The head of the Federal Communications Commission (FCC) is reportedly close to proposing a "hybrid approach" to network neutrality in which Internet service providers would be partially reclassified as common carriers, letting the commission take a harder stance against Internet fast lane deals.
However, the proposal would not completely outlaw deals in which Web services pay for faster access to consumers.
As reported Thursday by The Wall Street Journal, the broadband service that ISPs offer to consumers would be maintained as a lightly regulated information service. But the FCC would reclassify the service that ISPs offer at the other end of the network to content providers who deliver data over Internet providers' pipes. This would be a common carrier service subject to utility-style regulation under Title II of the Communications Act.
Anyone who's ever been to a tech expo such as IFA, where Plantronics first showed its BackBeat Pros, knows that the headphone market is an extremely crowded space. Choices abound: Prosumer and high-end headphones from companies such as Sennheiser, all-around, stylish cans like the ones from Beats Audio, and in-ear headphones which come in a zillion flavors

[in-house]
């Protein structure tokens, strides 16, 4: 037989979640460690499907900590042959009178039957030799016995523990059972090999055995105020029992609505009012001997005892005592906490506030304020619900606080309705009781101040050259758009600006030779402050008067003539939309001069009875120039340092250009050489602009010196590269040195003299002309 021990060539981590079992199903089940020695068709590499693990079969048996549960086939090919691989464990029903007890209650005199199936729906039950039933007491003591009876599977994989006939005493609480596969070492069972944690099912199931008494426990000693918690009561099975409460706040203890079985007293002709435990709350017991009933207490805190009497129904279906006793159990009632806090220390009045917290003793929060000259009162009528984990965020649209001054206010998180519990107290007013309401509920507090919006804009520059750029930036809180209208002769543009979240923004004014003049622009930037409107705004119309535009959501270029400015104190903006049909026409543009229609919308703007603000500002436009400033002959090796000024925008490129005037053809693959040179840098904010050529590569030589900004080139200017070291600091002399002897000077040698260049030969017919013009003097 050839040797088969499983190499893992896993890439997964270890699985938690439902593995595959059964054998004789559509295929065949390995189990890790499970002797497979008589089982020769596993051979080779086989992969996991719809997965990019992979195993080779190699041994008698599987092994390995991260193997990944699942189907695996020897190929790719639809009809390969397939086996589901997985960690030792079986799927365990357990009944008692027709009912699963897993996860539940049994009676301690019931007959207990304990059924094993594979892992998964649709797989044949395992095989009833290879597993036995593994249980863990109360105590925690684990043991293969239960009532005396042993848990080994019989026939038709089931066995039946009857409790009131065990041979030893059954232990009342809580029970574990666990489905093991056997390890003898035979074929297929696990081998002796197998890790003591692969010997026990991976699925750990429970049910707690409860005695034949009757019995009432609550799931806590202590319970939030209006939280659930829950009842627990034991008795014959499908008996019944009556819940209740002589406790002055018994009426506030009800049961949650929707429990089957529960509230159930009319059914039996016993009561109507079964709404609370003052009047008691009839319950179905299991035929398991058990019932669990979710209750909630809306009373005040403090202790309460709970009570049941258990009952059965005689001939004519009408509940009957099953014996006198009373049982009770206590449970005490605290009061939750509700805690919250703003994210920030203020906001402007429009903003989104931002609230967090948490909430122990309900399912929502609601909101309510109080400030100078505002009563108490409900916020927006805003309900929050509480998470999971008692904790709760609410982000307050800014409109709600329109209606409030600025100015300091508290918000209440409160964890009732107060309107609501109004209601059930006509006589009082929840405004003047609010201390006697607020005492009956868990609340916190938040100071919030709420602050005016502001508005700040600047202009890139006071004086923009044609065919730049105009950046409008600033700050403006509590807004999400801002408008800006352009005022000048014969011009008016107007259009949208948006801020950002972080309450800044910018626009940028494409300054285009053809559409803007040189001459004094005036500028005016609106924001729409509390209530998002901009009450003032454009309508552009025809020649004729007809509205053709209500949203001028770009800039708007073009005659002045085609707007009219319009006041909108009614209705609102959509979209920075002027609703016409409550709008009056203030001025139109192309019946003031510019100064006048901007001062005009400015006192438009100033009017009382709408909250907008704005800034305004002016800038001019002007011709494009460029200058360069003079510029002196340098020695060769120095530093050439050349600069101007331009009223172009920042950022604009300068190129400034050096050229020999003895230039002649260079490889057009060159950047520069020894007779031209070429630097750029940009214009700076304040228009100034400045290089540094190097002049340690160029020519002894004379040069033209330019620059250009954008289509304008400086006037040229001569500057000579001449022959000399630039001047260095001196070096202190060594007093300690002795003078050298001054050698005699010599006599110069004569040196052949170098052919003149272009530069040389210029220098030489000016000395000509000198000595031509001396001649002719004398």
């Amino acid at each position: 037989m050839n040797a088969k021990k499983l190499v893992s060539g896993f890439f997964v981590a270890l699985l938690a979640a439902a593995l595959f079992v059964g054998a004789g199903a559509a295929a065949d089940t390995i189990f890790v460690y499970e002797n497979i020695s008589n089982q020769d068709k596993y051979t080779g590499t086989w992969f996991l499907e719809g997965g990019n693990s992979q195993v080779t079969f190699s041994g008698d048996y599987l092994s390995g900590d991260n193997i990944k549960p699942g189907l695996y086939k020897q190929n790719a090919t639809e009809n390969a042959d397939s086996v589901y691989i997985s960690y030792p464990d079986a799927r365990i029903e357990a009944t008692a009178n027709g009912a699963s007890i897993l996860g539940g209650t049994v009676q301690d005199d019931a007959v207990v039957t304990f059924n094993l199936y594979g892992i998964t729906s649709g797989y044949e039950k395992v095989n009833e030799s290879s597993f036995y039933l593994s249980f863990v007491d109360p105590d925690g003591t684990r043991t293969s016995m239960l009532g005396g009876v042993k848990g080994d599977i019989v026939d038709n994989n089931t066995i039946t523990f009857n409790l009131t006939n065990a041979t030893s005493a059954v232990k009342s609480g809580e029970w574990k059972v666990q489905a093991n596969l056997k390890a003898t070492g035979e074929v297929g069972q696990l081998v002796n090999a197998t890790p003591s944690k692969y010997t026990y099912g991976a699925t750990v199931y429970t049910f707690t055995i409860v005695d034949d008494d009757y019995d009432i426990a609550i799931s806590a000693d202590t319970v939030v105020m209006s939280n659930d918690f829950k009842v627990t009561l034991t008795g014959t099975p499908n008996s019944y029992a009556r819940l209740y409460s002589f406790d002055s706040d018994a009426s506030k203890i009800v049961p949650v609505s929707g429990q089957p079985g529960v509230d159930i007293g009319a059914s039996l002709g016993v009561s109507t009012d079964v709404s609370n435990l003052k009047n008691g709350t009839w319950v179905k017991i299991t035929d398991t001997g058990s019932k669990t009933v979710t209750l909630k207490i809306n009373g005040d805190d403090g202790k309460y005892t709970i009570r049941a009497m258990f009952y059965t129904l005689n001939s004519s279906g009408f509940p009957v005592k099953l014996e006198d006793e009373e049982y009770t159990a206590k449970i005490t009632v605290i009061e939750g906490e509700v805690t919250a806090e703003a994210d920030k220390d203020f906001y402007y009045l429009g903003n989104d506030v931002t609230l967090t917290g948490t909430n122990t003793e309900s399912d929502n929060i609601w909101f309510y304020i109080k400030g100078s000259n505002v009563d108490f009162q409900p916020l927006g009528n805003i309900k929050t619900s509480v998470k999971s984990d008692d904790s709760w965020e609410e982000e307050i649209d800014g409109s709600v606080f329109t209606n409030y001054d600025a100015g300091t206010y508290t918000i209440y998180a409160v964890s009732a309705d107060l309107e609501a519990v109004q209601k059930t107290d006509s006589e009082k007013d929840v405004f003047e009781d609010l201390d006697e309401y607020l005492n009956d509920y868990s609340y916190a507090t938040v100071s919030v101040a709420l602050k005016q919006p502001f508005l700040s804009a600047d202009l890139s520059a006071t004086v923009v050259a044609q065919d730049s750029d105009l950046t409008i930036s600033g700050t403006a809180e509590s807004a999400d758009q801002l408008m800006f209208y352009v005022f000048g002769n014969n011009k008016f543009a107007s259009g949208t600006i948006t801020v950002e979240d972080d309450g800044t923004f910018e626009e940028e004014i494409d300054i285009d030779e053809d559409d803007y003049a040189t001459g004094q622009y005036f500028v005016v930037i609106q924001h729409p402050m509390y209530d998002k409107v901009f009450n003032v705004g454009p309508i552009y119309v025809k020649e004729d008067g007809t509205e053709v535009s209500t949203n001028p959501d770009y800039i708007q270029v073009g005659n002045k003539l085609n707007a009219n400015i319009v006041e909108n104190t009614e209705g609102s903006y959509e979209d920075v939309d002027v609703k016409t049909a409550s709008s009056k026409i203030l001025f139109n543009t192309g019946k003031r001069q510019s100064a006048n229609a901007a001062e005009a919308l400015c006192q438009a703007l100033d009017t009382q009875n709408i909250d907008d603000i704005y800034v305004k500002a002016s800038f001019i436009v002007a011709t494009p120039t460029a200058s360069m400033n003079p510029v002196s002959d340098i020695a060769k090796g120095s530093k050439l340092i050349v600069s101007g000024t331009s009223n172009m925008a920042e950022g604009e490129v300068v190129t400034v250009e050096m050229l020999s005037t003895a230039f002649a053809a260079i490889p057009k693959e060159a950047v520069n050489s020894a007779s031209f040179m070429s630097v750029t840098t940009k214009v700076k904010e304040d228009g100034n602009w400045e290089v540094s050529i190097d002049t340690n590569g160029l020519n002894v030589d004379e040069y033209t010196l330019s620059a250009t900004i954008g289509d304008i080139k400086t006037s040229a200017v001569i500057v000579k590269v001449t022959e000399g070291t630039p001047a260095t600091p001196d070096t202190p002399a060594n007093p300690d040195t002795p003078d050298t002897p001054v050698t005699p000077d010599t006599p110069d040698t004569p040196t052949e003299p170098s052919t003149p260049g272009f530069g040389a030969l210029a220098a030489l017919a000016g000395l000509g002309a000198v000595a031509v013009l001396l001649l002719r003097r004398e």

But there's one space in the world of headphones that's not quite overpopulated yet — the Bluetooth, wireless, noise-canceling, over-the-ear headphones. It sounds like a tiny niche, but actually these are the headphones most of us need: Travel-friendly, practical, and potentially great-sounding. Most, however, fail in at least one of those categories, and they're pretty expensive Read more...More about Reviews, Bluetooth, Headphones, Tech, and Gadgets
Jessica Dolcourt / CNET:
Samsung Galaxy A5 and A3: Sleek, slim, fully metal (hands-on) — Side by side on a table, the two nearly identical rectangular handsets look innocuous enough and extremely familiar. Yet two things quietly make the Samsung Galaxy A3 and A5 stand out: their all-aluminum material and their unibody construction.
The inventor of a breakthrough DNA test for Down syndrome says the technology can be used to screen people for cancer.
The Hong Kong scientist who invented a simple blood test to show pregnant women if their babies have Down syndrome is now testing a similar technology for cancer.